Bipolar disorder, a mental illness that causes extreme shifts in mood, energy and functioning, was once considered a rare condition in children.
- Since the mid-1990s, the number of kids diagnosed with it increased by 4,000 percent. That dramatic upsurge sparked controversy among clinicians and researchers, with many arguing that children were being misdiagnosed—and were consequently receiving unnecessary antipsychotics.
- In an effort to address this, the upcoming (2013) draft of the Diagnostic and Statistical Manual of Mental Disorders (DSM) proposes an alternative diagnosis, called temper dysregulation disorder with dysphoria (TDD). TDD is characterized by severe temper outbursts alternating with negative mood states, but unlike bipolar disorder, doesn’t include any symptoms of mania, nor is it a life-long disorder.
Over the last 15 years, there’s been much debate about how to categorize children with serious behavior problems—with irritable, angry, grumpy and sad moods.
- Some research suggested that these children were experiencing a childhood version of classic bipolar disorder, and so the adult concept of bipolar disorder was expanded to include a wide range of children with dysregulated or bad behaviors and/or sad/grumpy or irritable moods.
- Unlike the adult disorder, having symptoms of mania were no longer required.
- This resulted in a major explosion in the rates of diagnosis of bipolar disorder.
There are problems with this diagnosis of pediatric bipolar disorder:
- Long term studies do not suggest that most children diagnosed with bipolar disorder have the disorder as an adult: A child diagnosed with childhood bipolar should continue to exhibit signs of bipolar disorder as they grow into adulthood. Most studies have shown that kids diagnosed with childhood bipolar disorder (the broad type) are no more likely to develop classic bipolar than their peers. While it’s clear that these children do have a legitimate mood disorder, it doesn’t appear to be bipolar disorder.
- Analyses of psychiatric diagnoses in clinical practice suggest that many of these bipolar diagnoses in children are NOT being made based on clinical criteria. In fact, many of these youth, when administered a KSADS or other controlled interview, actually meet criteria for other diagnoses, such as ADHD and oppositional defiant disorde
- Treatment of many children diagnosed with the more broad and encompassing bipolar disorder diagnosis do not respond to treatment for bipolar disorder.
The new diagnosis of TDD contains the core symptoms of what was formerly diagnosed as the broad type of childhood bipolar disorder:
The proposed criteria include:
- severe recurrent temper outbursts that are grossly out of
- proportion to the intensity of the situation
- frequency of at least three temper outbursts a week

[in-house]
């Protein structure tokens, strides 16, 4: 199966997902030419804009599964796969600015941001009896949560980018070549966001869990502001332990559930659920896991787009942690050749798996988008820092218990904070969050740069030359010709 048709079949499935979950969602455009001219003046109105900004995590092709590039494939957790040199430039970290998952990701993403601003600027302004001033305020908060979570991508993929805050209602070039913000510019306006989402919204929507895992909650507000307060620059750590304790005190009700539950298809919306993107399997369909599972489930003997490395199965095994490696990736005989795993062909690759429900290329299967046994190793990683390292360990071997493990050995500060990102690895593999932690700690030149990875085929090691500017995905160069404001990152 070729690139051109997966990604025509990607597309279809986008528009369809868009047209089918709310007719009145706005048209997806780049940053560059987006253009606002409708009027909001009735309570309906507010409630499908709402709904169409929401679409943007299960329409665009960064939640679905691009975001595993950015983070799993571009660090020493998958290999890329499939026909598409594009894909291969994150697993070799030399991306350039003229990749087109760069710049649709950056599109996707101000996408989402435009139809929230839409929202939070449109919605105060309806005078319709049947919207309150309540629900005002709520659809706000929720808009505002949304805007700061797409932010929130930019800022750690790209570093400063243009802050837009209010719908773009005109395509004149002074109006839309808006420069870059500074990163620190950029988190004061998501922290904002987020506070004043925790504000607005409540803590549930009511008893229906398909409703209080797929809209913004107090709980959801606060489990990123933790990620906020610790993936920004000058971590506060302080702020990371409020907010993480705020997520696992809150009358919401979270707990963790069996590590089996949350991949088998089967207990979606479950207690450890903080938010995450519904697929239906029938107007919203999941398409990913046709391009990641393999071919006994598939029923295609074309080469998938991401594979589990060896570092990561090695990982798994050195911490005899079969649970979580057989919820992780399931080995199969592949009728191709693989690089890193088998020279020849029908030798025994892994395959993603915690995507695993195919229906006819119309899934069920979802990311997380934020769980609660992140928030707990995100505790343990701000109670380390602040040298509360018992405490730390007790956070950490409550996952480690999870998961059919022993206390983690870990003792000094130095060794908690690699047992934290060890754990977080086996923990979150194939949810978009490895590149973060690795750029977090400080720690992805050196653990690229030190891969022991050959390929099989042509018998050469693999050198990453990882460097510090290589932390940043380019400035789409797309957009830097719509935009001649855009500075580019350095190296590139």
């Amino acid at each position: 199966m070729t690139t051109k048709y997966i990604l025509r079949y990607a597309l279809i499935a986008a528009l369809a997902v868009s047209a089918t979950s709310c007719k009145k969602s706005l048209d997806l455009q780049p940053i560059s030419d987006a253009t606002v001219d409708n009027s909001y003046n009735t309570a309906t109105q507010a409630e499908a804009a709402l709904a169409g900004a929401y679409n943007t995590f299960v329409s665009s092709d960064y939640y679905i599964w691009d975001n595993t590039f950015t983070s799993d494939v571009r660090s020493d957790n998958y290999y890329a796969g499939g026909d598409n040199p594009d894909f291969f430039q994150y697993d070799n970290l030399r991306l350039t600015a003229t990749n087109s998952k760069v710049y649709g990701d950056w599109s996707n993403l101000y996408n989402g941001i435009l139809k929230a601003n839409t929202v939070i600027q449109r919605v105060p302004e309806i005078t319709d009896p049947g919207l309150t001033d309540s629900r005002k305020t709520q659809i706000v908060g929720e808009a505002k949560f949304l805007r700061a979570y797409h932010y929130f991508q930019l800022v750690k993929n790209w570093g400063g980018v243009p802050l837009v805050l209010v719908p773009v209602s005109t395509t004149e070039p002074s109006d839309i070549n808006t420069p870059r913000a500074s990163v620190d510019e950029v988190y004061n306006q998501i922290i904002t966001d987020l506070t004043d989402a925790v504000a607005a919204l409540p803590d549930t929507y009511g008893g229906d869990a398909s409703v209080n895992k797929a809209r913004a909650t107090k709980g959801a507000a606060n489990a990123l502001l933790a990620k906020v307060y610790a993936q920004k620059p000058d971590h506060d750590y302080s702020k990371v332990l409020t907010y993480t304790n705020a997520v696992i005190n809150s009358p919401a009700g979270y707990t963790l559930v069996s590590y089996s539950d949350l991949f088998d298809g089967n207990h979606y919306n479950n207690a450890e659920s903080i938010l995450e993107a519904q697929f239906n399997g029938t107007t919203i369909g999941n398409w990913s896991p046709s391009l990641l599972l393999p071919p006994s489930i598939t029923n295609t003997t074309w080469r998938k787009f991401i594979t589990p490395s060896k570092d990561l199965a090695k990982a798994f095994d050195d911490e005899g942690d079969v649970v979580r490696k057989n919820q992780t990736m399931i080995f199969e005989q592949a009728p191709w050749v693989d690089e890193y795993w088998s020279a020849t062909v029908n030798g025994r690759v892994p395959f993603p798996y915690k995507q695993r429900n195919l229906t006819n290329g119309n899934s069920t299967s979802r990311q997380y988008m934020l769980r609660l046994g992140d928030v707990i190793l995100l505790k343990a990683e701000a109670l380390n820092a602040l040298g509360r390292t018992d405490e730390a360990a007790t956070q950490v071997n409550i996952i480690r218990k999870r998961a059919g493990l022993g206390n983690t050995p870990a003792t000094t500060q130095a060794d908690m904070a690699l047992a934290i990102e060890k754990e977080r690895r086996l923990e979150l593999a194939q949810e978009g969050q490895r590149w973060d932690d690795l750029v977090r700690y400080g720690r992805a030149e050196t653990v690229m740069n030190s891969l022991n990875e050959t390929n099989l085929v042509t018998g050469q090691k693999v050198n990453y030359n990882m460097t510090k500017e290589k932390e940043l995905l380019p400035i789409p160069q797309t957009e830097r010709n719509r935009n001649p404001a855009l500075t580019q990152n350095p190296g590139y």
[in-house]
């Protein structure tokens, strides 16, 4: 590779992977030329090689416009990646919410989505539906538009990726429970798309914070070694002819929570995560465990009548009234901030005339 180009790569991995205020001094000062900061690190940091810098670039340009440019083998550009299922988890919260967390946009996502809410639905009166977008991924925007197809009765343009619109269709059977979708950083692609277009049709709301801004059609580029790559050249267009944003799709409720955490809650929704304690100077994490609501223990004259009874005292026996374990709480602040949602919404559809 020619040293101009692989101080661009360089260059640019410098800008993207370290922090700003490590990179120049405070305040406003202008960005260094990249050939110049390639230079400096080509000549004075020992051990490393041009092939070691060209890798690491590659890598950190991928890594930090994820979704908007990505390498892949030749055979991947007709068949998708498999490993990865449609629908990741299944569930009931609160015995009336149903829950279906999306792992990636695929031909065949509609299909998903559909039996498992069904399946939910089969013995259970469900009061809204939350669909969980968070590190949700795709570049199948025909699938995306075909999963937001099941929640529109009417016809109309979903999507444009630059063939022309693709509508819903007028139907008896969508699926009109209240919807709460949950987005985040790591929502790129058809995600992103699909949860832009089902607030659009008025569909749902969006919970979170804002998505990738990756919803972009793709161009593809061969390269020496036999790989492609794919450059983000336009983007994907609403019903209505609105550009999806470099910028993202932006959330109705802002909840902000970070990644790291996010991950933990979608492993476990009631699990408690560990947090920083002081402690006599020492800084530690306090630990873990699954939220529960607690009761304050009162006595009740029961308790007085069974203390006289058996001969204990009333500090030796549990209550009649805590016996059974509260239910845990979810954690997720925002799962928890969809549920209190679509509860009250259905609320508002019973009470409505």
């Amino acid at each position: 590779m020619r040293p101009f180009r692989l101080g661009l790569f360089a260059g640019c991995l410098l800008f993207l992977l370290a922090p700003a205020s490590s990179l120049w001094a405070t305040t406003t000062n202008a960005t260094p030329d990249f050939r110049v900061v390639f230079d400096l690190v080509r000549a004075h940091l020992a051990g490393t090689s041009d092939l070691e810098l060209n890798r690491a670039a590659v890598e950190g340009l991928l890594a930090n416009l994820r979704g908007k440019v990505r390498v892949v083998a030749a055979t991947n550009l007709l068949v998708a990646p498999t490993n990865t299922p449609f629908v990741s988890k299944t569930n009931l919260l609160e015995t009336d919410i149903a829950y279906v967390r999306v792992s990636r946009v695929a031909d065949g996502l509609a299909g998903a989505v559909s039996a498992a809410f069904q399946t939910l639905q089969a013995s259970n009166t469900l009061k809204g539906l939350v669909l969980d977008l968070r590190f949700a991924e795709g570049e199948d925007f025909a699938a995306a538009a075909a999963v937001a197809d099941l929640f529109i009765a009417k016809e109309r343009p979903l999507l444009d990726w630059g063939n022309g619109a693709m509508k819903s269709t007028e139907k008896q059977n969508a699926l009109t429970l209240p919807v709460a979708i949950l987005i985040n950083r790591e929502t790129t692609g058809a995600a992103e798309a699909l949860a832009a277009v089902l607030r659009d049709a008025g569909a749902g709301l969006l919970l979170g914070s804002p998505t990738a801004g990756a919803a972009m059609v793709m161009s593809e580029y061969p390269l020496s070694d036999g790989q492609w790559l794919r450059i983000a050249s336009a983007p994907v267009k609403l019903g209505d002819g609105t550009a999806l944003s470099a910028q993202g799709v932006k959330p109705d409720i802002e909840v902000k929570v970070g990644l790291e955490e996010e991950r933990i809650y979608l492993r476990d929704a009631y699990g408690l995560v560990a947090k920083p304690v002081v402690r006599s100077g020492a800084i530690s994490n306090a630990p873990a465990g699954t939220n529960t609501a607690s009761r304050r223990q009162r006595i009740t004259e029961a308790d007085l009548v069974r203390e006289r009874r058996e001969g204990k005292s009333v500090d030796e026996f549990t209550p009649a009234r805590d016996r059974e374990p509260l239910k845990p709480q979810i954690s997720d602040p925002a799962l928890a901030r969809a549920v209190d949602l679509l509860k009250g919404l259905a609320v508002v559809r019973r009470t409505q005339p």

- temper outbursts ongoing for at least one year
- temper outbursts present in at least two settings (for
- example, at home and at school)
- onset before age 10
Unlike bipolar, TDD isn’t seen as a lifelong condition. It also doesn’t respond well to the classic drugs prescribed for bipolar disorder and warrants a different treatment approach. Researchers expect that many of these children will continue having difficulties into adulthood—they just won’t have bipolar disorder.
Does classic bipolar disorder exist in children?
- Although most people are in agreement that classic bipolar can present in childhood, it’s extremely rare.
- At specialty centers for pediatric mood disorders, clinicians are often un-diagnosing 65 to 80 percent of the children coming in for a second opinion.
What are some of the consequences of children being misdiagnosed as bipolar?
- Many children were treated with a variety of powerful antipsychotic and anti-epileptic medications.
- Unfortunately, these drugs don’t appear to be effective for many children and have significant side effects.
- Finally, labeling children bipolar at a young age is quite stigmatizing, as most people think of bipolar disorder (as known in adults) as an extremely serious lifetime condition.
How can a diagnosis of TDD lead to different treatment and outcomes for children with mood dysregulation?
- Since these children do not respond to the medications intended for the treatment of bipolar disorder, then acknowledging that TDD is not simply bipolar disorder in children will pave the way for new research about effective treatment for this syndrome.
- The treatment for children with TDD, as with other mental health treatment, should be multidimensional and should never be solely pharmacological., with a goal of helping the child develop the tools he needs to deal with life and the world.
- Hopefully, physicians will match the intensity of the intervention with the severity of the child’s presentation, so that psychosocial interventions can be utilized alone when appropriate, and so that more modest medications can be used prior to using the more powerful medications .